View all HANDS Teams
Sunday, March 17, 2019

Sunday 1 comment

Our Team:

Today we woke up to a calm sea for the first time. All week it has been very windy, which was perfect as we needed it to keep us cool while working at the school. The sea was like glass and it reminded us of Revelations where it talks about the sea of glass that the crowns were thrown upon. Since the waters were calm, we could see the bottom for the first time and the Turquoise colour of the water was really accentuated, it was truly "Unbelizeable".

Today we got to go to the Presbyterian church in Corozal. Once again we were welcomed warmly. We arrived around 10am in time for the main service to begin. The service was in both English and Spanish. We found out that this was not just for us but that there are members that only speak English (some of the kids), some only speak Spanish and then there are a mix that speak English and some other languages. They sang both familiar and unfamiliar songs, but for the 50 or so that were in attendance, they sang their hearts out. Truly heart moving. It was a very beautiful experience to see the different languages and cultures interact. The message was on the marks of the true church and we spent time on the "True and complete teaching of the word", not only the preaching of it, but the living it out in life. The people that we met in Belize are living it out, it is central to their lives. They have been such a good witness and inspiration to us to live out our faith more clearly in our lives back home.

After church we were treated to lunch at Blues by our hosts. A really nice spot on the ocean, see the one picture with the branch hanging down in front of the water.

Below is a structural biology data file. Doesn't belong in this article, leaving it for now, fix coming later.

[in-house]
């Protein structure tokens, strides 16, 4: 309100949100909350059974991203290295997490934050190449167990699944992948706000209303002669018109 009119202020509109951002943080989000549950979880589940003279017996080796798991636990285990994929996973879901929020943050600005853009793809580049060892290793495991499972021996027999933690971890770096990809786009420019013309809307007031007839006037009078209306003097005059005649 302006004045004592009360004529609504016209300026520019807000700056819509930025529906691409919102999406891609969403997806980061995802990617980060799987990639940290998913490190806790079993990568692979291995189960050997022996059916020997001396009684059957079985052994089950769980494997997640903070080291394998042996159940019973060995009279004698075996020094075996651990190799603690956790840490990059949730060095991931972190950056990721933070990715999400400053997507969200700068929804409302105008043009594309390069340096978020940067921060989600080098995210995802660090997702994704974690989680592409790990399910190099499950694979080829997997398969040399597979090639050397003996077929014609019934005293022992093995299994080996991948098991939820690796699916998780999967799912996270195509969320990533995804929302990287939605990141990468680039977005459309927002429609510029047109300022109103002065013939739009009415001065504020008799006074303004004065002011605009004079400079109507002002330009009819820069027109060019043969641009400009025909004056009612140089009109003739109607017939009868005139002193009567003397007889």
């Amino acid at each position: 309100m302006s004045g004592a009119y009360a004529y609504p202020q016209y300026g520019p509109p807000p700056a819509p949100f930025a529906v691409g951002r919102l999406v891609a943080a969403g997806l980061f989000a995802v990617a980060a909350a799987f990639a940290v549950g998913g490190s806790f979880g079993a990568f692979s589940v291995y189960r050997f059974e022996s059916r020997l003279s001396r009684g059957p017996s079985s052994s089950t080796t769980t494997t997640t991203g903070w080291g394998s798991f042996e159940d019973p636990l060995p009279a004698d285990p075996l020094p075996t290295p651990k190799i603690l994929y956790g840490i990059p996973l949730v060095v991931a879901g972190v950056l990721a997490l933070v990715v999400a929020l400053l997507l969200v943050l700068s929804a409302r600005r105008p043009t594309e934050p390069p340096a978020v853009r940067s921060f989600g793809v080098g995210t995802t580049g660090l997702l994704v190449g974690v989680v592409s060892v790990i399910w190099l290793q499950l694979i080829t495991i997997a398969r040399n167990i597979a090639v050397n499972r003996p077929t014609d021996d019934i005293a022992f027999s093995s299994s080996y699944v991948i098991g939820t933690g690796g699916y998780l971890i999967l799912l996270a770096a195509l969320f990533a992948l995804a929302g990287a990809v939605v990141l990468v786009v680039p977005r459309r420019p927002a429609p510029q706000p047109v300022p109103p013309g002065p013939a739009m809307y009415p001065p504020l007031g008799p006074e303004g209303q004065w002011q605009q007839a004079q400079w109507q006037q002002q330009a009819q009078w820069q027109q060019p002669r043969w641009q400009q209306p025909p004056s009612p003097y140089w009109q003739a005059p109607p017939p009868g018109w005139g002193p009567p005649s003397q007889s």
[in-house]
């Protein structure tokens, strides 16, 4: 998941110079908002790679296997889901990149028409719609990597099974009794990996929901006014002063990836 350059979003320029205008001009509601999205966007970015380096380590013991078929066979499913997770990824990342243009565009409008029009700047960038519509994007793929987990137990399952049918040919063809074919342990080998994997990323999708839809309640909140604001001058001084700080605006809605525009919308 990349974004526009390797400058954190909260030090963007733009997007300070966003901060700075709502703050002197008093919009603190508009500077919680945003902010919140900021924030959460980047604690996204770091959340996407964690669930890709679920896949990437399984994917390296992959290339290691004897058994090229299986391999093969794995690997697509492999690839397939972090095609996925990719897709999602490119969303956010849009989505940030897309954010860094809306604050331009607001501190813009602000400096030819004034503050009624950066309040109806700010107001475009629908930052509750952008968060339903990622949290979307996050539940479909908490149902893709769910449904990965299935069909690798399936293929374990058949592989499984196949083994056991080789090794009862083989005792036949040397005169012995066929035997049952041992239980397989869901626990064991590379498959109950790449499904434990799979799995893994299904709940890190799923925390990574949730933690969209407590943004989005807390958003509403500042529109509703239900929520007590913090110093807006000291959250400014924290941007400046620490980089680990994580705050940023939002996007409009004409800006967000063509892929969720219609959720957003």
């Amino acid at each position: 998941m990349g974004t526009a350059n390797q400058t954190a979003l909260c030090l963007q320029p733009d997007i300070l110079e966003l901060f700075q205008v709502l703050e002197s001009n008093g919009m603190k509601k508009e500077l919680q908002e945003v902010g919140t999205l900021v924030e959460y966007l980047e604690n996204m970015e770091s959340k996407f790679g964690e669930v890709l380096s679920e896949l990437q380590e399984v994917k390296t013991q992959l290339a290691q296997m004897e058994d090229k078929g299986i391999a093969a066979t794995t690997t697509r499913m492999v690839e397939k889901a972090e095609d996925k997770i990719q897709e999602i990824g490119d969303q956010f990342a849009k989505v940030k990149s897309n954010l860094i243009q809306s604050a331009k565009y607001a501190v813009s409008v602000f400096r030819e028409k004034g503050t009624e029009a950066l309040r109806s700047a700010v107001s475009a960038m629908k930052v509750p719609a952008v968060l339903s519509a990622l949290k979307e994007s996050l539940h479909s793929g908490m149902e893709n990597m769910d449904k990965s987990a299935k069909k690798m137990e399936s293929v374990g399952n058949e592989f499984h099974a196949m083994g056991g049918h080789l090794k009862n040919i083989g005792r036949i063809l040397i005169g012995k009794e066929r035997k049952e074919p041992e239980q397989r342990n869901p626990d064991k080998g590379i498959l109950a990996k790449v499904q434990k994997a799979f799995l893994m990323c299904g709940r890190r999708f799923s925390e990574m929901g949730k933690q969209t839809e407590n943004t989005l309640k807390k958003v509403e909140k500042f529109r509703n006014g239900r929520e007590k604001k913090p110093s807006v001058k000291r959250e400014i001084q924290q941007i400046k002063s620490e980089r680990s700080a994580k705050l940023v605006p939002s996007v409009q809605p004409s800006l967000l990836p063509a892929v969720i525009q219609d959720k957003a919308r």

After lunch we took a bumpy drive out to Orchid Bay to spend some time resting at the beach. Along the way, there was a road sign which read, "Difficult roads lead to beautiful places".  How true that is, not only with respect to the beach that we enjoyed, but in all walks of life.  This place was a snapshot of paradise, with the warm Turquoise water, white sand, thatch huts and beach. As soon as we got there we went into the water, and we bumped into the team from Abbotsford BC. We exchanged pleasantries and a number of us actually played volleyball together for most of the afternoon. We also bumped into the principal from the high school at the beach; we had missed her when we were doing our tour of the school. We also learned of a new serve, thanks to S. Lowry. He referred to it as the "Flying Squirrel". It’s too bad we didn't get a picture of it, as I'm sure Volleyball Canada would soon be implementing it across their teams.

The ride back and forth to Orchid Bay was only about 20km, but the road was quite rough and there were two small ferries along the route. The engines of these ferries were actually the people. They had what looked like a bicycle sprocket and chain system which pulled the craft along some cables. It worked quite well, as the spans were only about 75 meters.

After getting back, we had dinner and Devos. This time the Devos were facilitated by Kate, one of the younger team members. She did a great job. Some commented that it was the best Devos yet. We all had a good time of reflection and at the end we gathered together for a huddle prayer on the grass out front of the hotel. A few more tears were shed, but it felt good. Nathaniel is determined to come back next year, he said he just wants to work and help out the kids.